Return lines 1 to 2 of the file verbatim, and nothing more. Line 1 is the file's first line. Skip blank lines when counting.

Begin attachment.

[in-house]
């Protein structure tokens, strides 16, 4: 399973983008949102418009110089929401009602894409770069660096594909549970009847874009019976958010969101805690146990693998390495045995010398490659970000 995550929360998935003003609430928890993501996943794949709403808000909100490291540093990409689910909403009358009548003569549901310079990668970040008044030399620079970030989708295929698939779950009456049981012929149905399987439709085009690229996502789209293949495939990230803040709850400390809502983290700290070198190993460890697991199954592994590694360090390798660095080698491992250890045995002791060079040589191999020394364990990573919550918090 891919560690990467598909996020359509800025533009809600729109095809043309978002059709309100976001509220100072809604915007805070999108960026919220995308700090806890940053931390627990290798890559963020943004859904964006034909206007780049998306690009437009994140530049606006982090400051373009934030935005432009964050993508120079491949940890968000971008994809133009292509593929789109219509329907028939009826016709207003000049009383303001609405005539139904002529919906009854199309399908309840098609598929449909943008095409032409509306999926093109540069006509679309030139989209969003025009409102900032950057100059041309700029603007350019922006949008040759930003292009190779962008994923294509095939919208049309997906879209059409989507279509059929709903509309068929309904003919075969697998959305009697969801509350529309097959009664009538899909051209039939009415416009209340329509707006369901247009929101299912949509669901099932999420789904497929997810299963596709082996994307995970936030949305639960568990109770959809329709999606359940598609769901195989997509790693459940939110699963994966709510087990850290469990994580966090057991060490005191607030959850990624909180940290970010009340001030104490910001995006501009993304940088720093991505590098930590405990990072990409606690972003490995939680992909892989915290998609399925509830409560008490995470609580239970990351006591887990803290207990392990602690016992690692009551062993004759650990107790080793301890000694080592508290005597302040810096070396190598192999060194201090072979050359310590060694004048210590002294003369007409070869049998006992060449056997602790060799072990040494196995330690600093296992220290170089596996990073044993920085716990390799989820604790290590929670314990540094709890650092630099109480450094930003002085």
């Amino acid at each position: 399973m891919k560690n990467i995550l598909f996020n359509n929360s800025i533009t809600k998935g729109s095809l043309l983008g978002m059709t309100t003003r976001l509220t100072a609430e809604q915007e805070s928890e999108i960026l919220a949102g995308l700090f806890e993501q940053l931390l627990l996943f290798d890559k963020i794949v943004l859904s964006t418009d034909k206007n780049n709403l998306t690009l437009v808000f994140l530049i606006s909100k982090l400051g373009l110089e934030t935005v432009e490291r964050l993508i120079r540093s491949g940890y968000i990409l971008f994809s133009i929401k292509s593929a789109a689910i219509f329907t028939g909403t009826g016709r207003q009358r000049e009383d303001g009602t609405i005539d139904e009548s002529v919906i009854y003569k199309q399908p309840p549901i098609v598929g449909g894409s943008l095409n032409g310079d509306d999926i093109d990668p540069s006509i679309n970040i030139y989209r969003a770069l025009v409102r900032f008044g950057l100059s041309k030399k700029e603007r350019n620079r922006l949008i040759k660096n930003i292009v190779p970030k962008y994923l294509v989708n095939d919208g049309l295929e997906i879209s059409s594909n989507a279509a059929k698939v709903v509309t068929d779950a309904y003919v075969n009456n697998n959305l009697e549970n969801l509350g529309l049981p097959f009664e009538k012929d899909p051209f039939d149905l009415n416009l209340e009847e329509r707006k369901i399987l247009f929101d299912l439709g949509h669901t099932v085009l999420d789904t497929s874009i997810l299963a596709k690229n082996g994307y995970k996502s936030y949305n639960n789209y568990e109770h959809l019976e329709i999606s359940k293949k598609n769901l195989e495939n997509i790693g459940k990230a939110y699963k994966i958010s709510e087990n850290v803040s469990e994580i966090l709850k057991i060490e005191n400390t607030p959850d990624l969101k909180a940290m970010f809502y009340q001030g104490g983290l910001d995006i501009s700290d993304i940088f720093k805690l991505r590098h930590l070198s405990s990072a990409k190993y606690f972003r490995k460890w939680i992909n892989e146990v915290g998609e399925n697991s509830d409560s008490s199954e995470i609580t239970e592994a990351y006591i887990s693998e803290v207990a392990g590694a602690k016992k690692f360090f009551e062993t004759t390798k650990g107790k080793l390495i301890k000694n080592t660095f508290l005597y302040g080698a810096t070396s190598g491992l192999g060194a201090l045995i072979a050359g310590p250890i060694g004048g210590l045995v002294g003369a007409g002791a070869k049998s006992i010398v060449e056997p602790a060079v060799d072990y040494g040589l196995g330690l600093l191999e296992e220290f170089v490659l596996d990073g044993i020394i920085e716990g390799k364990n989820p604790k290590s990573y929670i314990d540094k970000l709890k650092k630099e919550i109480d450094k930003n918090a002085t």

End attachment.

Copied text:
[in-house]
């Protein structure tokens, strides 16, 4: 399973983008949102418009110089929401009602894409770069660096594909549970009847874009019976958010969101805690146990693998390495045995010398490659970000 995550929360998935003003609430928890993501996943794949709403808000909100490291540093990409689910909403009358009548003569549901310079990668970040008044030399620079970030989708295929698939779950009456049981012929149905399987439709085009690229996502789209293949495939990230803040709850400390809502983290700290070198190993460890697991199954592994590694360090390798660095080698491992250890045995002791060079040589191999020394364990990573919550918090 891919560690990467598909996020359509800025533009809600729109095809043309978002059709309100976001509220100072809604915007805070999108960026919220995308700090806890940053931390627990290798890559963020943004859904964006034909206007780049998306690009437009994140530049606006982090400051373009934030935005432009964050993508120079491949940890968000971008994809133009292509593929789109219509329907028939009826016709207003000049009383303001609405005539139904002529919906009854199309399908309840098609598929449909943008095409032409509306999926093109540069006509679309030139989209969003025009409102900032950057100059041309700029603007350019922006949008040759930003292009190779962008994923294509095939919208049309997906879209059409989507279509059929709903509309068929309904003919075969697998959305009697969801509350529309097959009664009538899909051209039939009415416009209340329509707006369901247009929101299912949509669901099932999420789904497929997810299963596709082996994307995970936030949305639960568990109770959809329709999606359940598609769901195989997509790693459940939110699963994966709510087990850290469990994580966090057991060490005191607030959850990624909180940290970010009340001030104490910001995006501009993304940088720093991505590098930590405990990072990409606690972003490995939680992909892989915290998609399925509830409560008490995470609580239970990351006591887990803290207990392990602690016992690692009551062993004759650990107790080793301890000694080592508290005597302040810096070396190598192999060194201090072979050359310590060694004048210590002294003369007409070869049998006992060449056997602790060799072990040494196995330690600093296992220290170089596996990073044993920085716990390799989820604790290590929670314990540094709890650092630099109480450094930003002085």